UK supermarkets pledge price cuts amid merger doubts


London (AFP)

British supermarket giant Sainsbury's and Walmart-owned Asda on Tuesday vowed to slash prices to overcome regulatory concerns and secure a blockbuster merger.

The Competition and Markets Authority watchdog last month warned that the planned merger raised "extensive competition concerns" and could spark higher prices and less choice.

The warning, contained in early findings of the CMA's in-depth probe, has sparked heavy criticism from the two supermarket firms, particularly over the level of competition in the sector.

"Sainsbury's and Asda strongly disagree with the CMA's provisional findings," the pair said in a statement on Tuesday, adding that the regulator's initial verdict contained "significant" economic and legal errors.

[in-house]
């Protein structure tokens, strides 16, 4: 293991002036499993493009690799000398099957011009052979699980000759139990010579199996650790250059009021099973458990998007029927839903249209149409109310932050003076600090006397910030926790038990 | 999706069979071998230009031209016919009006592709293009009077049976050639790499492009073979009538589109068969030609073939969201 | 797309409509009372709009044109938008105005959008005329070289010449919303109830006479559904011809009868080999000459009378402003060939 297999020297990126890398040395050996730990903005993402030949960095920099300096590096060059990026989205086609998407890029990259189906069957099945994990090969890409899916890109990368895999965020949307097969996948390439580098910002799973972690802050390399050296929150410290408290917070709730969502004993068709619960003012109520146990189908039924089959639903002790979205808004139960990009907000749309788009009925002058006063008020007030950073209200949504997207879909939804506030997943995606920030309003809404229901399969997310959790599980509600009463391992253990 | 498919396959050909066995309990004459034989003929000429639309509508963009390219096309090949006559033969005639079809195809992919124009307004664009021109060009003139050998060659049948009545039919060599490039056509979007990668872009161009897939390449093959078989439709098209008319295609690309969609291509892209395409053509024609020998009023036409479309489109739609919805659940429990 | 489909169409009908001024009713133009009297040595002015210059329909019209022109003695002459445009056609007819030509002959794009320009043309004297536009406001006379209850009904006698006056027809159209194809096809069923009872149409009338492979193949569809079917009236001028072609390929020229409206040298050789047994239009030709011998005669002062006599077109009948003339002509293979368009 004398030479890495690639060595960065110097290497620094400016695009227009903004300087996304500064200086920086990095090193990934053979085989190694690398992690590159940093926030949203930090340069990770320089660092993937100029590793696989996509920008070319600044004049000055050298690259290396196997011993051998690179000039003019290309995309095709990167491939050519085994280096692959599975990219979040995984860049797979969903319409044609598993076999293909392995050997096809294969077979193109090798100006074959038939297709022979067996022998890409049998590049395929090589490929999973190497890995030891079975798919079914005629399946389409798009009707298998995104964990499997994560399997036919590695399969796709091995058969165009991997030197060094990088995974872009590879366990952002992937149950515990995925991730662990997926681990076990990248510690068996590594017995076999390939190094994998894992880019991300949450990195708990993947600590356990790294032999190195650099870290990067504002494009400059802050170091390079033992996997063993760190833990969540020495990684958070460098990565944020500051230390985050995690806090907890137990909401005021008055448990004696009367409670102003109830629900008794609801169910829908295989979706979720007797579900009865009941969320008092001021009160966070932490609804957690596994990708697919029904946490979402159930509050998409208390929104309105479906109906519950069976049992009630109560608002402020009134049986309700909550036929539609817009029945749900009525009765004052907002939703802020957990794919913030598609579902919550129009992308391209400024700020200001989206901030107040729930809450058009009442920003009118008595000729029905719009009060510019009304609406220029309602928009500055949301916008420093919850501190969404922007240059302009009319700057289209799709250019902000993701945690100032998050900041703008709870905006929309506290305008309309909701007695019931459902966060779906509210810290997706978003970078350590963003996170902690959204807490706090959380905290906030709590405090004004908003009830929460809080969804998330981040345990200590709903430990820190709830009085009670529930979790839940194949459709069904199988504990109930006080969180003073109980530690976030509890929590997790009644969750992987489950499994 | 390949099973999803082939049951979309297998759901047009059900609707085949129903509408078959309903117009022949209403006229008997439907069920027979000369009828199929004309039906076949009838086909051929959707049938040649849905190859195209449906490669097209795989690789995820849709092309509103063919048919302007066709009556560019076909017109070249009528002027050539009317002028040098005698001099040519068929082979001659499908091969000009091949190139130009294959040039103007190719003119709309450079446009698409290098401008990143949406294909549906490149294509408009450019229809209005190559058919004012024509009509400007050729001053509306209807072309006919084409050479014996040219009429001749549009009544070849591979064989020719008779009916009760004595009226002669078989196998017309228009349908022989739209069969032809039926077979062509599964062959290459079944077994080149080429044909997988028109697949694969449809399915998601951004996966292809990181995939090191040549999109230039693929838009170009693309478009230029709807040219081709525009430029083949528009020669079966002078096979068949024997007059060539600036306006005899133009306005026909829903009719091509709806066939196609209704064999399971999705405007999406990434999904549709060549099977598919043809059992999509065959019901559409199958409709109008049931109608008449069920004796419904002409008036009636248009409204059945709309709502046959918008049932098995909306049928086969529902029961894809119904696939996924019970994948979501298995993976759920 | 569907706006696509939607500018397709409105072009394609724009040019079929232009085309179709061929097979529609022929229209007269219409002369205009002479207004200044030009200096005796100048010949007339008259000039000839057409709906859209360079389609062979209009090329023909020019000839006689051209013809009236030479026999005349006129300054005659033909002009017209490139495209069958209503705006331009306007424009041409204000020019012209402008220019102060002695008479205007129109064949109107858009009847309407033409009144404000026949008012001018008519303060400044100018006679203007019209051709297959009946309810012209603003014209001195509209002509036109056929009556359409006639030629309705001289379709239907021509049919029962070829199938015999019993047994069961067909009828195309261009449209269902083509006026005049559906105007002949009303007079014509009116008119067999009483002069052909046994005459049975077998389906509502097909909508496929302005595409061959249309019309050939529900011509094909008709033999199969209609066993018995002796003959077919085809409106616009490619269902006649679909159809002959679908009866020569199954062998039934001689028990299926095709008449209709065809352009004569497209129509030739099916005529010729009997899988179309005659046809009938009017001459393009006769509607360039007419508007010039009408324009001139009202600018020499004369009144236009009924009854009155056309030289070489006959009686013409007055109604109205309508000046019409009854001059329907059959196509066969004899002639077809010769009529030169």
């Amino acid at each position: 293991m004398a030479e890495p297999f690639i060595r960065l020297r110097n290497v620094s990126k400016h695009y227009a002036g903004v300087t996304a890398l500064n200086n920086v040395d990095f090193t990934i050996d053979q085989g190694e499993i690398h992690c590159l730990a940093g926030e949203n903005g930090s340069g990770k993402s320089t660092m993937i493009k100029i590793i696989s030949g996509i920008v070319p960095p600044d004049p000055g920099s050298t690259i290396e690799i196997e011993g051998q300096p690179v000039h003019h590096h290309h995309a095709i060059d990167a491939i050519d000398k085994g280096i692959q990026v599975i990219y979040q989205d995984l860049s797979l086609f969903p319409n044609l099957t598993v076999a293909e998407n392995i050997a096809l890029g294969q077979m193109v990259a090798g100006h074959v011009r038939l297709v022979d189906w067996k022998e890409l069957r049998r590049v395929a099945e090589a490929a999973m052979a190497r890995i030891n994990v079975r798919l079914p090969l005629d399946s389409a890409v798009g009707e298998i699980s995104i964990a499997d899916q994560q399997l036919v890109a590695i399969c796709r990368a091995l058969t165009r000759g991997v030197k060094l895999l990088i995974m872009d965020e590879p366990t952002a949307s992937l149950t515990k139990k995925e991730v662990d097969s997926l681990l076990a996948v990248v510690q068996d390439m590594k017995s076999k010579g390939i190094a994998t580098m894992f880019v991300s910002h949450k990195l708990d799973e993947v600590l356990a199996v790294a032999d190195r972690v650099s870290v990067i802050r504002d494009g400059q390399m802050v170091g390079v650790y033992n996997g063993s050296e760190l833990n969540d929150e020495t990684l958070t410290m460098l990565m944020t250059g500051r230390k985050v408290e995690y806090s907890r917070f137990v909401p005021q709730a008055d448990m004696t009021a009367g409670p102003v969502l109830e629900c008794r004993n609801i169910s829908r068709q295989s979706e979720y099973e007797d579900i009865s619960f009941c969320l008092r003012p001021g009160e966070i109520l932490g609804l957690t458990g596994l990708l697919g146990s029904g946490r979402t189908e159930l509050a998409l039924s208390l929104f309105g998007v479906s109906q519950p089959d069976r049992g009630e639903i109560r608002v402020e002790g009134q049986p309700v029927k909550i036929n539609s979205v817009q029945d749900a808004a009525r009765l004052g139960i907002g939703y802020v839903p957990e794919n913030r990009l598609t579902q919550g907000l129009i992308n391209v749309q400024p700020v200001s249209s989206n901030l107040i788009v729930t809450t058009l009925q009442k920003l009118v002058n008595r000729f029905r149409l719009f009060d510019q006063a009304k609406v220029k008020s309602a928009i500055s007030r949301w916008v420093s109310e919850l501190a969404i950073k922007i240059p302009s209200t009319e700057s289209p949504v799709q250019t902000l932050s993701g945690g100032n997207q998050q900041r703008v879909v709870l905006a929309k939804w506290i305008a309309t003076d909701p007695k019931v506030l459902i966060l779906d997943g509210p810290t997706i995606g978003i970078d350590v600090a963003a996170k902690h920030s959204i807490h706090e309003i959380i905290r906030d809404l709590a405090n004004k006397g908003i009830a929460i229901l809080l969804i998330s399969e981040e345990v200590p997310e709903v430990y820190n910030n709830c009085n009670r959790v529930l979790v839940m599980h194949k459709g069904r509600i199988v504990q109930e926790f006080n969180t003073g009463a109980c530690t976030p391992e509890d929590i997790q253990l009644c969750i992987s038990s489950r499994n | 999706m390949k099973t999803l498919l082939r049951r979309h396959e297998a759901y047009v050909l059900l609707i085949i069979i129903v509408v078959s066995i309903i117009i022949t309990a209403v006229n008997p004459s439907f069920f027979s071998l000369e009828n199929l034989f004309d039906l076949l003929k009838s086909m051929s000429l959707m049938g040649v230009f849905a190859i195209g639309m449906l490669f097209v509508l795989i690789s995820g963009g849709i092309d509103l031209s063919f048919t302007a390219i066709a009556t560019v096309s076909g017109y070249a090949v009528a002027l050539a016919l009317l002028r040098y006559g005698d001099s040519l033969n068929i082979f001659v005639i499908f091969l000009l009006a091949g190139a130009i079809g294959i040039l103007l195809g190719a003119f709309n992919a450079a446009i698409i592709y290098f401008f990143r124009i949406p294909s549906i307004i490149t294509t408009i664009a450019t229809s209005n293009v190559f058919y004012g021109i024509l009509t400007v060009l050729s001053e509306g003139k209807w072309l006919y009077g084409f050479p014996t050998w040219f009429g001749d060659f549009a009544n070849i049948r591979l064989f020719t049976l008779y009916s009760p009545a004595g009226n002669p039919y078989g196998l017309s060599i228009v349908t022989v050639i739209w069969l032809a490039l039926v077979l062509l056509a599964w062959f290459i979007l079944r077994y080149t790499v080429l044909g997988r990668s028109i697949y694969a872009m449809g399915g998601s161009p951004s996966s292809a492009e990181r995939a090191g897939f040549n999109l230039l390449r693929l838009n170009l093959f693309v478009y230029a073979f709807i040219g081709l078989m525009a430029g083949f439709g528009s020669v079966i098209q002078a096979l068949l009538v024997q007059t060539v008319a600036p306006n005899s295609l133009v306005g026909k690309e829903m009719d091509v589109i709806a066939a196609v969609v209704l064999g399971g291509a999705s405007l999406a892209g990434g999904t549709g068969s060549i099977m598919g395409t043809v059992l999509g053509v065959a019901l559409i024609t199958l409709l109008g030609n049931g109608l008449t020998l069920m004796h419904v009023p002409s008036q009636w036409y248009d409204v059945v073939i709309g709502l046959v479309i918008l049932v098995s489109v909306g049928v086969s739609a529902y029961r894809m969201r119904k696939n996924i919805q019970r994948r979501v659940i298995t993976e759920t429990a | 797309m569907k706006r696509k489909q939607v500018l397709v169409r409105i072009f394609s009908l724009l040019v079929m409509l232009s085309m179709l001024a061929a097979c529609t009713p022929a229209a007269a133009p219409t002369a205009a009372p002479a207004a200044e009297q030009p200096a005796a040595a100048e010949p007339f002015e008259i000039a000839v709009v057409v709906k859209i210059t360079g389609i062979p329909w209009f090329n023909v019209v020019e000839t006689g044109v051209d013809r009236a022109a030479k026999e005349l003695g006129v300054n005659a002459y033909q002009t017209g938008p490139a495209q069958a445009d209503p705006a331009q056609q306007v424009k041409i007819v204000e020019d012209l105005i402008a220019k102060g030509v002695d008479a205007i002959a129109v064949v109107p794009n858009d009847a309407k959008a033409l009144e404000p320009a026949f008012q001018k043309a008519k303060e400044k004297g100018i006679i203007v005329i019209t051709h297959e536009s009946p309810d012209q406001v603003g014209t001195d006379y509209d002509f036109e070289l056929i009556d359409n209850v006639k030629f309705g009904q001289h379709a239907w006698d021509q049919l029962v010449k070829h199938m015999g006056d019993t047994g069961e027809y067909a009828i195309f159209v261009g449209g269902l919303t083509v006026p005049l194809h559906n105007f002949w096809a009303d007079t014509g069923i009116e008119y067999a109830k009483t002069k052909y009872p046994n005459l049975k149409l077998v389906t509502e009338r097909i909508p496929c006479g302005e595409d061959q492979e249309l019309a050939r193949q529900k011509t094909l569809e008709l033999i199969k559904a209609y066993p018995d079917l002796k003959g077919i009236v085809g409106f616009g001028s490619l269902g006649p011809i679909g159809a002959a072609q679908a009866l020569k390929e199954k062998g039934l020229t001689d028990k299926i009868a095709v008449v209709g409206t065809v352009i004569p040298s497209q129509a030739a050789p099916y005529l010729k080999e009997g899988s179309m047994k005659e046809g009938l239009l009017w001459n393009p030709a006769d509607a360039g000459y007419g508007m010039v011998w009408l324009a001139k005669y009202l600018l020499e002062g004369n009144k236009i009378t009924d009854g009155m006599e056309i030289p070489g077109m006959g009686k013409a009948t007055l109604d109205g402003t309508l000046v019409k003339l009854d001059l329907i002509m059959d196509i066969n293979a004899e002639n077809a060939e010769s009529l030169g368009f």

"The two businesses are proposing to merge so that they can lower prices for customers in an increasingly competitive market, while improving quality and service."

They vowed "to deliver £1.0 billion of lower prices annually by the third year post-completion", in a move that they said would lower consumer prices by ten percent on everyday items.

The price-slashing investment will be funded by an estimated £1.6 billion in cost savings.

Sainsbury's and Asda, the nation's second and third biggest supermarket chains respectively, unveiled merger plans in April 2018 to create a retail king that would leapfrog UK number one Tesco.

Long-established UK retailers are battling sliding consumer sentiment and Brexit uncertainty alongside a broader economic slowdown.

They also face fierce competition from online US titan Amazon -- as well as German-owned discounters Aldi and Lidl.